As the Australian rental market expands and more than one third of the nation’s population lives in rental accommodation, new standards will need to be applied to all aspects of the rental property and the most important of these is the safety of the tenants, their possessions and indeed the properties themselves.
The state tenant laws are very vague on the matter if a minimum standard of security, they don’t define what ‘reasonable’ security means in rental properties, but rather some states deal with security lighting outside the property and others spend more time on window locks.
The Tribunals in each state decide on a definition on a case-by-case basis. For example, in the city of Sydney it could mean double-cylinder deadlocks on the main doors and locks on the windows, the inner city of Melbourne could also mean bars on ground-floor windows, but in a rural area in Far North Queensland, this is unlikely. In reality, decisions on security are reactionary ones; when there is a problem the law is applied and that’s an end to it until next time.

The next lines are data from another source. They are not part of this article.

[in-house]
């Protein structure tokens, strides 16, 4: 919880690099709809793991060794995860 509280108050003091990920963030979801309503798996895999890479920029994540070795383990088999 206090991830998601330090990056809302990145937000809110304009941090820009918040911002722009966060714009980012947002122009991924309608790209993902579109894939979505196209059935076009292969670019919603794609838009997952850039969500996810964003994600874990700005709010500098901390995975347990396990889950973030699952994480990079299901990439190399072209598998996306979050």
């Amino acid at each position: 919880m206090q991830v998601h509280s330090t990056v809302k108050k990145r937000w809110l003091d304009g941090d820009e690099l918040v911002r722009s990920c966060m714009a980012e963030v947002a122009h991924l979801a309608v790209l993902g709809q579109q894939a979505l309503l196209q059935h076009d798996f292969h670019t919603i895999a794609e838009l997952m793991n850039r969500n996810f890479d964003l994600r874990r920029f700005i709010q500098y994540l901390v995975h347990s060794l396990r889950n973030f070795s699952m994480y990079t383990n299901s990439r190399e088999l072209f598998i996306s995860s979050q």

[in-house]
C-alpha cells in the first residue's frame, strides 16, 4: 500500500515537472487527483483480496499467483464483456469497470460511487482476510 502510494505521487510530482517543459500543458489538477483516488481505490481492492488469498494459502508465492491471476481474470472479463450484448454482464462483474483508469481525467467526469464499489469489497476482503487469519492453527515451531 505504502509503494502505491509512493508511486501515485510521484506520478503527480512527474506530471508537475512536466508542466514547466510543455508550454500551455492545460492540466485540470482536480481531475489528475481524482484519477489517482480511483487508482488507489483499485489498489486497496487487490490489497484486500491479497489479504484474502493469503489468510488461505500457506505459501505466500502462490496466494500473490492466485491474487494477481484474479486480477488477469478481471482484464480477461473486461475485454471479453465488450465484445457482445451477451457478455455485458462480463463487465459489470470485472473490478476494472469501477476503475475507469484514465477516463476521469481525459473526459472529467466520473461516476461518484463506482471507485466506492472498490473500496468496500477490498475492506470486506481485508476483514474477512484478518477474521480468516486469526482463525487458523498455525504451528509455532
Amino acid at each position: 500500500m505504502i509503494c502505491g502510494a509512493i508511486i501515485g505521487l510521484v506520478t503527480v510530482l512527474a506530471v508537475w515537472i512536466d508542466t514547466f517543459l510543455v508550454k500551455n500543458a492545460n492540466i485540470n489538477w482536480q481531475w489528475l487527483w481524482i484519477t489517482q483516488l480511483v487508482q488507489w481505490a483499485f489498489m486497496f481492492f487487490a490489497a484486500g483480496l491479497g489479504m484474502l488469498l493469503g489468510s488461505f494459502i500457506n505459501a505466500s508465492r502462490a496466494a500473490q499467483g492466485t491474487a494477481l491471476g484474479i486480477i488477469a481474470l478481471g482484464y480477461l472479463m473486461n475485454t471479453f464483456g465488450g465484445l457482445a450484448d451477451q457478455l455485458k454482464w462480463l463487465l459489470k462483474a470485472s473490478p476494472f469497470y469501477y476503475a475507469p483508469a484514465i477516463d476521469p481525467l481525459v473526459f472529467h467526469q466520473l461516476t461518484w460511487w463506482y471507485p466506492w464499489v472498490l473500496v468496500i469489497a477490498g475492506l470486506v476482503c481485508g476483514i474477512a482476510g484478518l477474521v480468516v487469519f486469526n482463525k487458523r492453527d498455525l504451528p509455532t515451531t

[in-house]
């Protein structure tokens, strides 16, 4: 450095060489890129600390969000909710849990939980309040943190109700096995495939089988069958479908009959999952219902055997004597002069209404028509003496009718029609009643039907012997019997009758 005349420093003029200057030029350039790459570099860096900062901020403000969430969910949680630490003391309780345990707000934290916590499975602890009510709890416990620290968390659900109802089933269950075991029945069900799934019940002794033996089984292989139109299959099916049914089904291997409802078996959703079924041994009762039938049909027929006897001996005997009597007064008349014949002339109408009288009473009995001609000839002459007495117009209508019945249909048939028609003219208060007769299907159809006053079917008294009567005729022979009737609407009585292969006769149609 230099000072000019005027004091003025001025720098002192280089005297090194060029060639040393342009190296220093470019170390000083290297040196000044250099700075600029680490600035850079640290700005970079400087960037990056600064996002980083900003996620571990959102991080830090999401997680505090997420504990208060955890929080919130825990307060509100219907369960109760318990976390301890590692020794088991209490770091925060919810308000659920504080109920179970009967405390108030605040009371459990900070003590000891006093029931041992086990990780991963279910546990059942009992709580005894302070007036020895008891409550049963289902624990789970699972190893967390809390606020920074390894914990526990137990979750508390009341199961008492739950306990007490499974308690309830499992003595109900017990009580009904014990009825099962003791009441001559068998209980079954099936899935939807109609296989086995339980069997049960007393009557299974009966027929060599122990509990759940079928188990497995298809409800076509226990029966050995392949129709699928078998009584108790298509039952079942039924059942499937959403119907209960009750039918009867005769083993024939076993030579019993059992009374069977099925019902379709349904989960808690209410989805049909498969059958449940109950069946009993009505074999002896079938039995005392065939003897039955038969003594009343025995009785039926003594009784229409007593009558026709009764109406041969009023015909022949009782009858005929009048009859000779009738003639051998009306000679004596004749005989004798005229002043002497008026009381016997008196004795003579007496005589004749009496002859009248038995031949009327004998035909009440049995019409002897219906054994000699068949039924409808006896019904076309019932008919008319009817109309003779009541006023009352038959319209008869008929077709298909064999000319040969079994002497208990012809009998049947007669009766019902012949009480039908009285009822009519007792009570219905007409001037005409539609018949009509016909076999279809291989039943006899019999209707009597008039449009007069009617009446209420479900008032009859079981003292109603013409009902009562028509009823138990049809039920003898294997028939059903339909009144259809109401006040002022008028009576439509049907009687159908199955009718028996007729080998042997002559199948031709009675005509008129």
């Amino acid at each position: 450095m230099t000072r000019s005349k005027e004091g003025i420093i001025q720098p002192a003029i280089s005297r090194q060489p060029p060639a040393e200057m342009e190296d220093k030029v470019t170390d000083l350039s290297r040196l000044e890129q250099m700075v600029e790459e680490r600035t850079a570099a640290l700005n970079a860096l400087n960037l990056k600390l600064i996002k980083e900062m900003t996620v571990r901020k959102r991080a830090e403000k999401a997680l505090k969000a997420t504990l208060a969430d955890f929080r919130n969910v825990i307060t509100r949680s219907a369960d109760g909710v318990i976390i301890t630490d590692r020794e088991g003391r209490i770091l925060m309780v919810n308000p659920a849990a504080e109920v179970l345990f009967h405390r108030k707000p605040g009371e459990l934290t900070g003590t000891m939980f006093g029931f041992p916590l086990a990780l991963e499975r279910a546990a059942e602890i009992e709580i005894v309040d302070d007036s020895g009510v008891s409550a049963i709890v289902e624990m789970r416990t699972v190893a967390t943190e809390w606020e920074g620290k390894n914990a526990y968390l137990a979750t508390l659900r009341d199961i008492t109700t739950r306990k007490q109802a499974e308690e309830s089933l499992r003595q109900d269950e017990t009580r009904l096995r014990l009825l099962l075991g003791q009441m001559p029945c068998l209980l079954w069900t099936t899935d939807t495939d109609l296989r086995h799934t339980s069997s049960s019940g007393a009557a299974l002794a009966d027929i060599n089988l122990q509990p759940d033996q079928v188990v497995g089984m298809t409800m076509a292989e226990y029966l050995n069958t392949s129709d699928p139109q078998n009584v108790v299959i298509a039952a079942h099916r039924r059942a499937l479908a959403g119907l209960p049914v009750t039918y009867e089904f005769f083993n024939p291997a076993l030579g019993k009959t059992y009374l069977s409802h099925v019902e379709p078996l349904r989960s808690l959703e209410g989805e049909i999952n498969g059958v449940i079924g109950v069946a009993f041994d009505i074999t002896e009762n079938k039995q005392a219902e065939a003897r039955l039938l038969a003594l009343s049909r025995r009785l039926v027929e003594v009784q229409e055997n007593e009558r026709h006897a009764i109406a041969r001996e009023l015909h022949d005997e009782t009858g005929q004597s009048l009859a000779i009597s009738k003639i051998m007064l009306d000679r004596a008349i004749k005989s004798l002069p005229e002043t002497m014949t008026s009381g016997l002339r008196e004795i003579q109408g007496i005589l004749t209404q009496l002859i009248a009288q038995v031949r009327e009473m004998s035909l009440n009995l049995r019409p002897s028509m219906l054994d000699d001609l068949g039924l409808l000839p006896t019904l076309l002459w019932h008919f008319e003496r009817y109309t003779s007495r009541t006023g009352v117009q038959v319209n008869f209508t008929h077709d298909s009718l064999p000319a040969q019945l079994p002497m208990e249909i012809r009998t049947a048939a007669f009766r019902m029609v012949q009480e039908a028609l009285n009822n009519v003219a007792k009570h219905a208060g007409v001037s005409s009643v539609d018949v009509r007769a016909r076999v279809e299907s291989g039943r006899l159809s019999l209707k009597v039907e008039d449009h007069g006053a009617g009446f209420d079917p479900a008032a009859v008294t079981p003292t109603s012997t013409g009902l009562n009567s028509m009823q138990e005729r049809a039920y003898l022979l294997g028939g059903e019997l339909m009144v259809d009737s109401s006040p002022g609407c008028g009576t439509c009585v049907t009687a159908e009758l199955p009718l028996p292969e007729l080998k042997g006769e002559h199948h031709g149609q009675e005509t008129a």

One industry that is attempting to provide some sort of definition of security in rental properties is the insurance industry. It simply will not insure a tenant’s possessions if security is not good enough for the area that the tenants are living in.
Good security is increasingly an important part of a tenant’s decision making process when choosing a new rental property. Good modern security will attract better and longer term tenants, especially those living alone.